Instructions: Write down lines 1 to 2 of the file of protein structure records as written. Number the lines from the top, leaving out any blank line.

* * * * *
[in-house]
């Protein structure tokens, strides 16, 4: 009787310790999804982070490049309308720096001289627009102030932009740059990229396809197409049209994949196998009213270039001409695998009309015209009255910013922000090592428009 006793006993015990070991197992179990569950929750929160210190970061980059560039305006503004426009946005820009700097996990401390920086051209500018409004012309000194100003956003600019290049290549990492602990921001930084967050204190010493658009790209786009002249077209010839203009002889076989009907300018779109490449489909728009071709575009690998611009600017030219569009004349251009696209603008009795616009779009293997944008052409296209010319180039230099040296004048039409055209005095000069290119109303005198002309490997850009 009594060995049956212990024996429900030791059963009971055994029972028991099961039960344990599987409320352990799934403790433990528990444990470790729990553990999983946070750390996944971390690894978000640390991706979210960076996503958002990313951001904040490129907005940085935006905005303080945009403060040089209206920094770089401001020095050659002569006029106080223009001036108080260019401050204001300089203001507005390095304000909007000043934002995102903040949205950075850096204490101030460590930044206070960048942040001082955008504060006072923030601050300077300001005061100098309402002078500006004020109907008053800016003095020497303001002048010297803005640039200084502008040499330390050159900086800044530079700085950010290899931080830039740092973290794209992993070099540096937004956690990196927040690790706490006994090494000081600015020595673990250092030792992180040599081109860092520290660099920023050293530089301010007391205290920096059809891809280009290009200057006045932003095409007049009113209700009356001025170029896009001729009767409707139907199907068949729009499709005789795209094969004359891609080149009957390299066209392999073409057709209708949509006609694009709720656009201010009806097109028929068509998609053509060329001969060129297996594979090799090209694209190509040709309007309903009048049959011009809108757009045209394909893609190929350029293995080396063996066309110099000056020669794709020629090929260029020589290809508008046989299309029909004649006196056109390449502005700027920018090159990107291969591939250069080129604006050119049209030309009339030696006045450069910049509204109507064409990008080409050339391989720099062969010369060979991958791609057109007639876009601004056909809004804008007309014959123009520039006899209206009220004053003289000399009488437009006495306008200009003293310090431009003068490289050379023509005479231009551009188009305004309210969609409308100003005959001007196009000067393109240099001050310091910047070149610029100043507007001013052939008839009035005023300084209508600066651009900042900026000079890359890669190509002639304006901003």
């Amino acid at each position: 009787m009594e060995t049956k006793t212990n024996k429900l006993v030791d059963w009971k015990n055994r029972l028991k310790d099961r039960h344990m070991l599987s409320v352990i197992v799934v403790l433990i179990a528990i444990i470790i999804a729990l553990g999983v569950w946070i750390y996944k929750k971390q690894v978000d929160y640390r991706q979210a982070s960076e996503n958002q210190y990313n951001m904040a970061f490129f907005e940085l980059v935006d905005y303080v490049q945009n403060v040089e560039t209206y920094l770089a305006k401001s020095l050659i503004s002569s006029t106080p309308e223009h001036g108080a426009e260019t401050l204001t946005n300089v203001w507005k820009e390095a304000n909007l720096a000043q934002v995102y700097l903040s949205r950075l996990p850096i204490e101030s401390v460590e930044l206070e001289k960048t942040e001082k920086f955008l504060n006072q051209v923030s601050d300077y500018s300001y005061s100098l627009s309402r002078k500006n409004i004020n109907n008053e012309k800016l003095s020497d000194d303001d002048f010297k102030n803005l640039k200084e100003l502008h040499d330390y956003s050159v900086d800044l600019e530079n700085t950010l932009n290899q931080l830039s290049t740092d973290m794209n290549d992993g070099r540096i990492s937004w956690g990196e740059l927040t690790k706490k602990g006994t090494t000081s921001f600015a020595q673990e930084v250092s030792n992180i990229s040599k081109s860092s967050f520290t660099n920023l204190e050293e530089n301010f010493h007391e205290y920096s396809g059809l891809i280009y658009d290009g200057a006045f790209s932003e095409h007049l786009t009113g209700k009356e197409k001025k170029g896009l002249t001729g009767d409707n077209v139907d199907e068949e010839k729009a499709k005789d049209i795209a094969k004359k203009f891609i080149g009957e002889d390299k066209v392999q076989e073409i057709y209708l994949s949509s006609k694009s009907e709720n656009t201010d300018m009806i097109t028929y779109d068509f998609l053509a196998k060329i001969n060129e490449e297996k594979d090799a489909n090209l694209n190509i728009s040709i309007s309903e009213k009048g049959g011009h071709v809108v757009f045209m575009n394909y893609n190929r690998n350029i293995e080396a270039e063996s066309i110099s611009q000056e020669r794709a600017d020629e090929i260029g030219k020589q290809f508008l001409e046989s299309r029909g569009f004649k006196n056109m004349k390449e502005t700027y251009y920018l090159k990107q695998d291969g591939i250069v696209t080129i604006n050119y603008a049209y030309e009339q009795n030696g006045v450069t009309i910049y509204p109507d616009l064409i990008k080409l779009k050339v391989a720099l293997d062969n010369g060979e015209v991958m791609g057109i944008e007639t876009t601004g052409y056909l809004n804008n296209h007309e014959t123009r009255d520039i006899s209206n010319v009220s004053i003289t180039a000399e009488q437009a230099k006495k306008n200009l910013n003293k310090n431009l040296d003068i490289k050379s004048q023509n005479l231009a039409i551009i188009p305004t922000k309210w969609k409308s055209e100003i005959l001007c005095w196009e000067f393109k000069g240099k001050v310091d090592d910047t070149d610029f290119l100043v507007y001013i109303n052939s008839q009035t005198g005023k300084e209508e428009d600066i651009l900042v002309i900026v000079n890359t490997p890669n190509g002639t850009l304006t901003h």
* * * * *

[in-house]
């Protein structure tokens, strides 16, 4: 009787310790999804982070490049309308720096001289627009102030932009740059990229396809197409049209994949196998009213270039001409695998009309015209009255910013922000090592428009 006793006993015990070991197992179990569950929750929160210190970061980059560039305006503004426009946005820009700097996990401390920086051209500018409004012309000194100003956003600019290049290549990492602990921001930084967050204190010493658009790209786009002249077209010839203009002889076989009907300018779109490449489909728009071709575009690998611009600017030219569009004349251009696209603008009795616009779009293997944008052409296209010319180039230099040296004048039409055209005095000069290119109303005198002309490997850009 009594060995049956212990024996429900030791059963009971055994029972028991099961039960344990599987409320352990799934403790433990528990444990470790729990553990999983946070750390996944971390690894978000640390991706979210960076996503958002990313951001904040490129907005940085935006905005303080945009403060040089209206920094770089401001020095050659002569006029106080223009001036108080260019401050204001300089203001507005390095304000909007000043934002995102903040949205950075850096204490101030460590930044206070960048942040001082955008504060006072923030601050300077300001005061100098309402002078500006004020109907008053800016003095020497303001002048010297803005640039200084502008040499330390050159900086800044530079700085950010290899931080830039740092973290794209992993070099540096937004956690990196927040690790706490006994090494000081600015020595673990250092030792992180040599081109860092520290660099920023050293530089301010007391205290920096059809891809280009290009200057006045932003095409007049009113209700009356001025170029896009001729009767409707139907199907068949729009499709005789795209094969004359891609080149009957390299066209392999073409057709209708949509006609694009709720656009201010009806097109028929068509998609053509060329001969060129297996594979090799090209694209190509040709309007309903009048049959011009809108757009045209394909893609190929350029293995080396063996066309110099000056020669794709020629090929260029020589290809508008046989299309029909004649006196056109390449502005700027920018090159990107291969591939250069080129604006050119049209030309009339030696006045450069910049509204109507064409990008080409050339391989720099062969010369060979991958791609057109007639876009601004056909809004804008007309014959123009520039006899209206009220004053003289000399009488437009006495306008200009003293310090431009003068490289050379023509005479231009551009188009305004309210969609409308100003005959001007196009000067393109240099001050310091910047070149610029100043507007001013052939008839009035005023300084209508600066651009900042900026000079890359890669190509002639304006901003």